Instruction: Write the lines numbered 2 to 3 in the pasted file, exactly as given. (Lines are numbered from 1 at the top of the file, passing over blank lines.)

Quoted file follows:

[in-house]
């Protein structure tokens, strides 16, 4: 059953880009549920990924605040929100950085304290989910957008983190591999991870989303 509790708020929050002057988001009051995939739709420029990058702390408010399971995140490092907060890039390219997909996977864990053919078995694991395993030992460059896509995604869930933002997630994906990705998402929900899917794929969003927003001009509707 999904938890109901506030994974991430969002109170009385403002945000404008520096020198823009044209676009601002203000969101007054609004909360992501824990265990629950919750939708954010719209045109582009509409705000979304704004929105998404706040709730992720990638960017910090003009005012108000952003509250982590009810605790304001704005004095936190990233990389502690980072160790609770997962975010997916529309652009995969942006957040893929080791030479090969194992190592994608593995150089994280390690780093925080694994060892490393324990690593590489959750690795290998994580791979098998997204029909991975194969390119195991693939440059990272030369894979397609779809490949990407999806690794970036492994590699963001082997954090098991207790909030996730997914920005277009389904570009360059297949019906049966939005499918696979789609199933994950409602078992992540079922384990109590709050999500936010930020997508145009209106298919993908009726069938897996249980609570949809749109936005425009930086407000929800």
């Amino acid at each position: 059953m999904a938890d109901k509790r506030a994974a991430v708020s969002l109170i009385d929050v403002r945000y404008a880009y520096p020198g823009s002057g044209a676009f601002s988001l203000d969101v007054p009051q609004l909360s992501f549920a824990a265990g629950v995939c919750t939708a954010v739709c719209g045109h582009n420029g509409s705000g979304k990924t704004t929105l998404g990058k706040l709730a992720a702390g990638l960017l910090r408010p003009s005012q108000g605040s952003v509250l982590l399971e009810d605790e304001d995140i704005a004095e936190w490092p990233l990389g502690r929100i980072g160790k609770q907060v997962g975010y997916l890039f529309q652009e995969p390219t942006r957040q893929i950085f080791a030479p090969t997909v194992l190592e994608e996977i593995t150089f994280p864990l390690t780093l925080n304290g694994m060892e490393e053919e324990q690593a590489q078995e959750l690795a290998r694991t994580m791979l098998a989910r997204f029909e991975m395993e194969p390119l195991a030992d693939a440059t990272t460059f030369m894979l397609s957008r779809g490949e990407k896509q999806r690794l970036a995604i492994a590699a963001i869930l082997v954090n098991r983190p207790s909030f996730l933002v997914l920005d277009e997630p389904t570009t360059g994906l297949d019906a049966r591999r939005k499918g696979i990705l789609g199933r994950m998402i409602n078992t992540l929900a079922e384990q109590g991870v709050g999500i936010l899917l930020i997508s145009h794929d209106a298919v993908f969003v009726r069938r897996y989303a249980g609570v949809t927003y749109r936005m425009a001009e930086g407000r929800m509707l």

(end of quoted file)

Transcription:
């Protein structure tokens, strides 16, 4: 059953880009549920990924605040929100950085304290989910957008983190591999991870989303 509790708020929050002057988001009051995939739709420029990058702390408010399971995140490092907060890039390219997909996977864990053919078995694991395993030992460059896509995604869930933002997630994906990705998402929900899917794929969003927003001009509707 999904938890109901506030994974991430969002109170009385403002945000404008520096020198823009044209676009601002203000969101007054609004909360992501824990265990629950919750939708954010719209045109582009509409705000979304704004929105998404706040709730992720990638960017910090003009005012108000952003509250982590009810605790304001704005004095936190990233990389502690980072160790609770997962975010997916529309652009995969942006957040893929080791030479090969194992190592994608593995150089994280390690780093925080694994060892490393324990690593590489959750690795290998994580791979098998997204029909991975194969390119195991693939440059990272030369894979397609779809490949990407999806690794970036492994590699963001082997954090098991207790909030996730997914920005277009389904570009360059297949019906049966939005499918696979789609199933994950409602078992992540079922384990109590709050999500936010930020997508145009209106298919993908009726069938897996249980609570949809749109936005425009930086407000929800």
């Amino acid at each position: 059953m999904a938890d109901k509790r506030a994974a991430v708020s969002l109170i009385d929050v403002r945000y404008a880009y520096p020198g823009s002057g044209a676009f601002s988001l203000d969101v007054p009051q609004l909360s992501f549920a824990a265990g629950v995939c919750t939708a954010v739709c719209g045109h582009n420029g509409s705000g979304k990924t704004t929105l998404g990058k706040l709730a992720a702390g990638l960017l910090r408010p003009s005012q108000g605040s952003v509250l982590l399971e009810d605790e304001d995140i704005a004095e936190w490092p990233l990389g502690r929100i980072g160790k609770q907060v997962g975010y997916l890039f529309q652009e995969p390219t942006r957040q893929i950085f080791a030479p090969t997909v194992l190592e994608e996977i593995t150089f994280p864990l390690t780093l925080n304290g694994m060892e490393e053919e324990q690593a590489q078995e959750l690795a290998r694991t994580m791979l098998a989910r997204f029909e991975m395993e194969p390119l195991a030992d693939a440059t990272t460059f030369m894979l397609s957008r779809g490949e990407k896509q999806r690794l970036a995604i492994a590699a963001i869930l082997v954090n098991r983190p207790s909030f996730l933002v997914l920005d277009e997630p389904t570009t360059g994906l297949d019906a049966r591999r939005k499918g696979i990705l789609g199933r994950m998402i409602n078992t992540l929900a079922e384990q109590g991870v709050g999500i936010l899917l930020i997508s145009h794929d209106a298919v993908f969003v009726r069938r897996y989303a249980g609570v949809t927003y749109r936005m425009a001009e930086g407000r929800m509707l």